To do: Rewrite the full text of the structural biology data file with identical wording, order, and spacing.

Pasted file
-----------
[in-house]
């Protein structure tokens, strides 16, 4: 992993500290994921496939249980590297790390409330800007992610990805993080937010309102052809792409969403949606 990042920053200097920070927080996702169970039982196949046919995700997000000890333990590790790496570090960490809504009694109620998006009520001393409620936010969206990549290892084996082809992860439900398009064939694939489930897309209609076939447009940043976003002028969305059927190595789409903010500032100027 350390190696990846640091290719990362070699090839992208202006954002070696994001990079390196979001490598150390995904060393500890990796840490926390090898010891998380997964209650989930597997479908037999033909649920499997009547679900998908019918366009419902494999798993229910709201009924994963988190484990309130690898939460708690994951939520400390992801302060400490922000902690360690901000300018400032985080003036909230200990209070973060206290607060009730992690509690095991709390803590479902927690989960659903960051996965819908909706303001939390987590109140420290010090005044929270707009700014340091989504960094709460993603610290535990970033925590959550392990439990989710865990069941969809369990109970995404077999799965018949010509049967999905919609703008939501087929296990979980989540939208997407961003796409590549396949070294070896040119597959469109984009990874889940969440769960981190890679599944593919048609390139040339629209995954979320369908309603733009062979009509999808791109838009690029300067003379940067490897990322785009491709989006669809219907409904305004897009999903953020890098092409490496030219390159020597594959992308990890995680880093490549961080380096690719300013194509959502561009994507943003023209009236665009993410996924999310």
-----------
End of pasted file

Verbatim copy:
[in-house]
């Protein structure tokens, strides 16, 4: 992993500290994921496939249980590297790390409330800007992610990805993080937010309102052809792409969403949606 990042920053200097920070927080996702169970039982196949046919995700997000000890333990590790790496570090960490809504009694109620998006009520001393409620936010969206990549290892084996082809992860439900398009064939694939489930897309209609076939447009940043976003002028969305059927190595789409903010500032100027 350390190696990846640091290719990362070699090839992208202006954002070696994001990079390196979001490598150390995904060393500890990796840490926390090898010891998380997964209650989930597997479908037999033909649920499997009547679900998908019918366009419902494999798993229910709201009924994963988190484990309130690898939460708690994951939520400390992801302060400490922000902690360690901000300018400032985080003036909230200990209070973060206290607060009730992690509690095991709390803590479902927690989960659903960051996965819908909706303001939390987590109140420290010090005044929270707009700014340091989504960094709460993603610290535990970033925590959550392990439990989710865990069941969809369990109970995404077999799965018949010509049967999905919609703008939501087929296990979980989540939208997407961003796409590549396949070294070896040119597959469109984009990874889940969440769960981190890679599944593919048609390139040339629209995954979320369908309603733009062979009509999808791109838009690029300067003379940067490897990322785009491709989006669809219907409904305004897009999903953020890098092409490496030219390159020597594959992308990890995680880093490549961080380096690719300013194509959502561009994507943003023209009236665009993410996924999310």